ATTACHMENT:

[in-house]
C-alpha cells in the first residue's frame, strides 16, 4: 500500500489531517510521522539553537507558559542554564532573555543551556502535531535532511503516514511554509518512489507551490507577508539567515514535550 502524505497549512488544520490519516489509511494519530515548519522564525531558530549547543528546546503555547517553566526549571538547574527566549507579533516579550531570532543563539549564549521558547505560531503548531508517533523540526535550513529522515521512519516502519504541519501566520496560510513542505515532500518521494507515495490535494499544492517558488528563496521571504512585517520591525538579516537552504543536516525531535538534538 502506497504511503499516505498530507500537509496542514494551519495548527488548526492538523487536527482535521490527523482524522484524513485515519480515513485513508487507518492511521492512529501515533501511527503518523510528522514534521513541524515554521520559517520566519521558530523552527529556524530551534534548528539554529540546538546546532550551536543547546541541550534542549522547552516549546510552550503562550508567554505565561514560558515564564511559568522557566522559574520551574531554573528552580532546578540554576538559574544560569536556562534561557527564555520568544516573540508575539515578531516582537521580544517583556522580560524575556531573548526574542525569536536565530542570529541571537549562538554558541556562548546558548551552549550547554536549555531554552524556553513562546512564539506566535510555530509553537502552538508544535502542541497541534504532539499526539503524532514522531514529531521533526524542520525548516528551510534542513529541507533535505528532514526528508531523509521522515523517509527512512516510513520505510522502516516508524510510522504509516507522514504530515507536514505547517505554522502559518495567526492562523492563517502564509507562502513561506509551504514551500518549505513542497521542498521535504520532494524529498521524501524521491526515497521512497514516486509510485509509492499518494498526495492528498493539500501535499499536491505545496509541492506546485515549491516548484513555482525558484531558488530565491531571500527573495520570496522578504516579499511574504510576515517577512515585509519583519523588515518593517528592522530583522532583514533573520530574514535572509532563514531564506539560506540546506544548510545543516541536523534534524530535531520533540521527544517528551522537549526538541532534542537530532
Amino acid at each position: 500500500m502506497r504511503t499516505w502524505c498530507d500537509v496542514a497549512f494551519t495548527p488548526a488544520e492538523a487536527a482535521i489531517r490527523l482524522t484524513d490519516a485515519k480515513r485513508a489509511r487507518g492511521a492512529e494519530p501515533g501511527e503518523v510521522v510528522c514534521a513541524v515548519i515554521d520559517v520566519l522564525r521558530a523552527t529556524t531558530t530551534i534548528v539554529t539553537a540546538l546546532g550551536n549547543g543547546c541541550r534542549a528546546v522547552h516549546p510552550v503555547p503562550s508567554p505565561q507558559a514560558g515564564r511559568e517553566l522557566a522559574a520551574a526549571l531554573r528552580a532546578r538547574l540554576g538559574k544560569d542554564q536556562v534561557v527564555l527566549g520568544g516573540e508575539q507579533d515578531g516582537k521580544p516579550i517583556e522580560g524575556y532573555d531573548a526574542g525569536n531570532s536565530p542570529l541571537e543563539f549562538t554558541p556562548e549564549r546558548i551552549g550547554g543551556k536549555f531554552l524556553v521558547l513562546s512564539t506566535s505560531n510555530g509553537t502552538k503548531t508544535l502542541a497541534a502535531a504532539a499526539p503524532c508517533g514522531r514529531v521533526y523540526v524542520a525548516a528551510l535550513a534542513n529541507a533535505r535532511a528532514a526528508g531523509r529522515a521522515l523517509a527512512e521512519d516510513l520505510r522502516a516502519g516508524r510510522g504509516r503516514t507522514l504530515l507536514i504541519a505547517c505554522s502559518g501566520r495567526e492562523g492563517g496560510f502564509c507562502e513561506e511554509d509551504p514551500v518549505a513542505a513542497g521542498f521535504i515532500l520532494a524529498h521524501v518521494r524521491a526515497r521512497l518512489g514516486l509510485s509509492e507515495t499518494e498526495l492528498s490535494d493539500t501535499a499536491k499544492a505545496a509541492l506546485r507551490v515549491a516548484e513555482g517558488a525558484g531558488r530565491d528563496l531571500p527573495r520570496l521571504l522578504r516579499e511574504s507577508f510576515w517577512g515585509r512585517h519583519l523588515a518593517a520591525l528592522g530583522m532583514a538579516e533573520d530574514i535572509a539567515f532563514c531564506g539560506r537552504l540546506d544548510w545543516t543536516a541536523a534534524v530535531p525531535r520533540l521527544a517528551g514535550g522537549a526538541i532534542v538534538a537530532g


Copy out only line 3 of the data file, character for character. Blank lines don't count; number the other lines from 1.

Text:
Amino acid at each position: 500500500m502506497r504511503t499516505w502524505c498530507d500537509v496542514a497549512f494551519t495548527p488548526a488544520e492538523a487536527a482535521i489531517r490527523l482524522t484524513d490519516a485515519k480515513r485513508a489509511r487507518g492511521a492512529e494519530p501515533g501511527e503518523v510521522v510528522c514534521a513541524v515548519i515554521d520559517v520566519l522564525r521558530a523552527t529556524t531558530t530551534i534548528v539554529t539553537a540546538l546546532g550551536n549547543g543547546c541541550r534542549a528546546v522547552h516549546p510552550v503555547p503562550s508567554p505565561q507558559a514560558g515564564r511559568e517553566l522557566a522559574a520551574a526549571l531554573r528552580a532546578r538547574l540554576g538559574k544560569d542554564q536556562v534561557v527564555l527566549g520568544g516573540e508575539q507579533d515578531g516582537k521580544p516579550i517583556e522580560g524575556y532573555d531573548a526574542g525569536n531570532s536565530p542570529l541571537e543563539f549562538t554558541p556562548e549564549r546558548i551552549g550547554g543551556k536549555f531554552l524556553v521558547l513562546s512564539t506566535s505560531n510555530g509553537t502552538k503548531t508544535l502542541a497541534a502535531a504532539a499526539p503524532c508517533g514522531r514529531v521533526y523540526v524542520a525548516a528551510l535550513a534542513n529541507a533535505r535532511a528532514a526528508g531523509r529522515a521522515l523517509a527512512e521512519d516510513l520505510r522502516a516502519g516508524r510510522g504509516r503516514t507522514l504530515l507536514i504541519a505547517c505554522s502559518g501566520r495567526e492562523g492563517g496560510f502564509c507562502e513561506e511554509d509551504p514551500v518549505a513542505a513542497g521542498f521535504i515532500l520532494a524529498h521524501v518521494r524521491a526515497r521512497l518512489g514516486l509510485s509509492e507515495t499518494e498526495l492528498s490535494d493539500t501535499a499536491k499544492a505545496a509541492l506546485r507551490v515549491a516548484e513555482g517558488a525558484g531558488r530565491d528563496l531571500p527573495r520570496l521571504l522578504r516579499e511574504s507577508f510576515w517577512g515585509r512585517h519583519l523588515a518593517a520591525l528592522g530583522m532583514a538579516e533573520d530574514i535572509a539567515f532563514c531564506g539560506r537552504l540546506d544548510w545543516t543536516a541536523a534534524v530535531p525531535r520533540l521527544a517528551g514535550g522537549a526538541i532534542v538534538a537530532g